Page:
(Reuters) – ConocoPhillips <COP.N> on Monday agreed to buy U.S. shale oil producer Concho Resources Inc <CXO.N> for $9.7 billion, as the energy sector consolidates further on the back of lower fuel prices and demand.
The low-premium, all-stock deal comes as many U.S. shale companies have been mired in losses due to weak crude prices and, unlike in past downturns, have struggled to raise new capital to restructure heavy debts.
The deal swaps 1.46 shares of ConocoPhillips for each Concho share, at a premium of about 1.5% over its Friday price. Shares in Concho and ConocoPhillips on Monday fell amid a market selloff, with Concho off 2.8% at $47.26 and ConocoPhillips down 3.2% to $32.70. Concho had sold for as much as $93 a share in January before the COVID-19 pandemic cut oil demand and prices.
“Size, scope and scale has become more important,” said Concho Chief Executive Timothy Leach, who will run the combined company’s U.S. production excluding Alaska. “This combination with ConocoPhillips was the best thing for our shareholders.”
The purchase propels ConocoPhillips to the ranks of the top producers in the Permian Basin, the prime U.S. oilfield, and makes it the largest U.S. independent oil and gas producer, pumping 1.5 million barrels per day (bpd).
The fifth-largest producer by volume in the Permian, Concho pumps about 319,000 bpd, from wells spread across more than half a million acres. ConocoPhillips is a major producer in two other U.S. shale fields but pumps about 50,000 bpd in the Permian.
“Concho has been on the short list of big Permian companies attracting interest due to its large production, vast acreage and relatively low debt,” said Andrew Dittmar, M&A analyst at consultancy Enverus.
It has scant drilling acreage on federal lands, a plus given Democratic party presidential candidate Joe Biden’s proposal to ban new fracking permits on government property, he said.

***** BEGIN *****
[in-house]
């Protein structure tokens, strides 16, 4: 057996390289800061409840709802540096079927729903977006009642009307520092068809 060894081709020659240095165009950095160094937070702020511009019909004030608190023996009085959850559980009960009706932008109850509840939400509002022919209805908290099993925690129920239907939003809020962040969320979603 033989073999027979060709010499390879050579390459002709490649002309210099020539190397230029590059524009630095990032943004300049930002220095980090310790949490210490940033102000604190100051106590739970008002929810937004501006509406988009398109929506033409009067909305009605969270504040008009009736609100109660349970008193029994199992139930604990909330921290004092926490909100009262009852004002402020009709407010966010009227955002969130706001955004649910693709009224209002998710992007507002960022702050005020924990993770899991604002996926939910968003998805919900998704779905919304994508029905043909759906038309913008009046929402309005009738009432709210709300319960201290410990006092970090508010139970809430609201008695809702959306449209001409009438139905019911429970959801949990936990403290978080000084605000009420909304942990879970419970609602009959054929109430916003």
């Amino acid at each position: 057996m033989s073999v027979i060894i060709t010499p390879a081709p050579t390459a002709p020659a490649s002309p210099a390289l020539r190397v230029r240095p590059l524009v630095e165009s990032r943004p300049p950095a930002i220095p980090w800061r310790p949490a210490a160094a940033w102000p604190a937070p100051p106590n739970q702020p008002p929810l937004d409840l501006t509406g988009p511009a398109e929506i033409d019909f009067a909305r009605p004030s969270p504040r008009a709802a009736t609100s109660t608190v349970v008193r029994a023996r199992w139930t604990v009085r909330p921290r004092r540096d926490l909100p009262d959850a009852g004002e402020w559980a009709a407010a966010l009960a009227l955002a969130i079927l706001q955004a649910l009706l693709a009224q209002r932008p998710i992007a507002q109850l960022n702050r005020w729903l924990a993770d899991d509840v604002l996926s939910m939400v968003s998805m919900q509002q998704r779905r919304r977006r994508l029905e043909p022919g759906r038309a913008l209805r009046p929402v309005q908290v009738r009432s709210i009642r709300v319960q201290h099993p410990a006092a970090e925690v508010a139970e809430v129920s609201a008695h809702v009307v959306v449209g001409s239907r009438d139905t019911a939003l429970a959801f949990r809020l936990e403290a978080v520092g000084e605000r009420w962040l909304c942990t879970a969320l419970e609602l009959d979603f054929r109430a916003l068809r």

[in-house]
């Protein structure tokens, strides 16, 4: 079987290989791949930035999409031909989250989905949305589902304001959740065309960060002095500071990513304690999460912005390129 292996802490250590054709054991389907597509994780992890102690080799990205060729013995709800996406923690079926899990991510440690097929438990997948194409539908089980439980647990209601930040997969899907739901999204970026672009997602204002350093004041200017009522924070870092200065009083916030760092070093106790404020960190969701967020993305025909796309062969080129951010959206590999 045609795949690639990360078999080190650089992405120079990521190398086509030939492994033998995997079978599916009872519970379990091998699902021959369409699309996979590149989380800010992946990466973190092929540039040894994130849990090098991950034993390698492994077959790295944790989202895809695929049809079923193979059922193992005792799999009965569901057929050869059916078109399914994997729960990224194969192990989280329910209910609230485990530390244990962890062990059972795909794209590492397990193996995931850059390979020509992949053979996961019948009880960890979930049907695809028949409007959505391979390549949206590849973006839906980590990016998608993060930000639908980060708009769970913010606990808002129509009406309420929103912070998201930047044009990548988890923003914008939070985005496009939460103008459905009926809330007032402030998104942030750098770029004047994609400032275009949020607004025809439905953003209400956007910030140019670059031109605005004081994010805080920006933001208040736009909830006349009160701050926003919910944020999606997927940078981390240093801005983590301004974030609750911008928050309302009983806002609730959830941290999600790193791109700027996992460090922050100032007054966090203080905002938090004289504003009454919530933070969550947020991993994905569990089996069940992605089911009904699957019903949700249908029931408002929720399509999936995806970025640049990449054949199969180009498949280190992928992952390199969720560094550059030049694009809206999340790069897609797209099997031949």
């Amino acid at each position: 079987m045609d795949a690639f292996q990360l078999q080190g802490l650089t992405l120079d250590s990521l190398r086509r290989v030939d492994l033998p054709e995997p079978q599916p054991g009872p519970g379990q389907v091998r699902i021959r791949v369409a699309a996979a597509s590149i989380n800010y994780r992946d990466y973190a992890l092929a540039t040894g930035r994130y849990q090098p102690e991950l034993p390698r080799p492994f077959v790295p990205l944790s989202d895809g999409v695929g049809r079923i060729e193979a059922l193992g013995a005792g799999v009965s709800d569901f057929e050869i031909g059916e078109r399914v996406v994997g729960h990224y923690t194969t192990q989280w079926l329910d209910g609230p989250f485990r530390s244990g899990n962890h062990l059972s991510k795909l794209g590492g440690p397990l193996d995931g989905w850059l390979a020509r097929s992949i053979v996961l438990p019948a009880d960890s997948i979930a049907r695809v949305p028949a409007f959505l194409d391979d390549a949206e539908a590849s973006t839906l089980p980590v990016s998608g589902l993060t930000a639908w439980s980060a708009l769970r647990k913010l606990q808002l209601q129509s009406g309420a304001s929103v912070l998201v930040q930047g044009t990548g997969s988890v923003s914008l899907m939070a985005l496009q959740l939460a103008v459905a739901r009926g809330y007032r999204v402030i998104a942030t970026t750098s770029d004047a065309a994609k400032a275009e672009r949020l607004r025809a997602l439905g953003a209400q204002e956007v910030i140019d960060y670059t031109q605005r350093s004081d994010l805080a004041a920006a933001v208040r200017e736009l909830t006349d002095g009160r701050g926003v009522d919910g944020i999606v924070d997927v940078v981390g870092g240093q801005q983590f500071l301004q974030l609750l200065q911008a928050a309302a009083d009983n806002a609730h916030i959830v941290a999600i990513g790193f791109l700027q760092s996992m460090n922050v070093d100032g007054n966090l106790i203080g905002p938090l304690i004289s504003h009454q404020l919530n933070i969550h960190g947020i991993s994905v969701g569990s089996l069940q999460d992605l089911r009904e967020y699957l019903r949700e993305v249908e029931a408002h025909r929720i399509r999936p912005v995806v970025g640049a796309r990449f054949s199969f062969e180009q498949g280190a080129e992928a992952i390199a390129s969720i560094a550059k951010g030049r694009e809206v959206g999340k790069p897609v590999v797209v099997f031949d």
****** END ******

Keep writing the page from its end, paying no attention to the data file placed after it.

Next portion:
ConocoPhillips CEO Ryan Lance said the two executives have a shared vision for building a business that can endure volatile markets. “We’re focused on low-cost supply,” he said, adding Concho has “a low-cost supply that fits.”
The sector has been consolidating after many shale producers borrowed in a bet on higher prices. Prices tanked instead, leaving shale investors with little to show for the rising output and companies struggling to pay down debts.
The deal continues a trend of all-stock, low-premium combinations, including the WPX Energy-Devon merger and Chevron Corp <CVX.N>’s purchase of Noble Energy.
ConocoPhillips said the premium was 15% based on Concho’s price on Oct. 13, before news reports on the deal talks surfaced.
Concho had $3.9 billion in long-term debt at the end of June and has not posted an annual profit since 2018. Its second quarter loss was $435 million, wider than a loss of $97 million a year earlier.
The combined company will hold about 23 billion barrels of oil and gas with an average cost of supply of below $30 per barrel of U.S. West Texas Intermediate crude, ConocoPhillips said.
The deal, which faces shareholder votes, is expected to provide $500 million in annual cost and capital savings by 2022. A closing is expected in the first quarter next year.
(Reporting by Arunima Kumar and Arathy S Nair in Bengaluru; additional reporting by Gary McWilliams; Editing by Nick Zieminski, Steve Orlofsky and Tom Brown)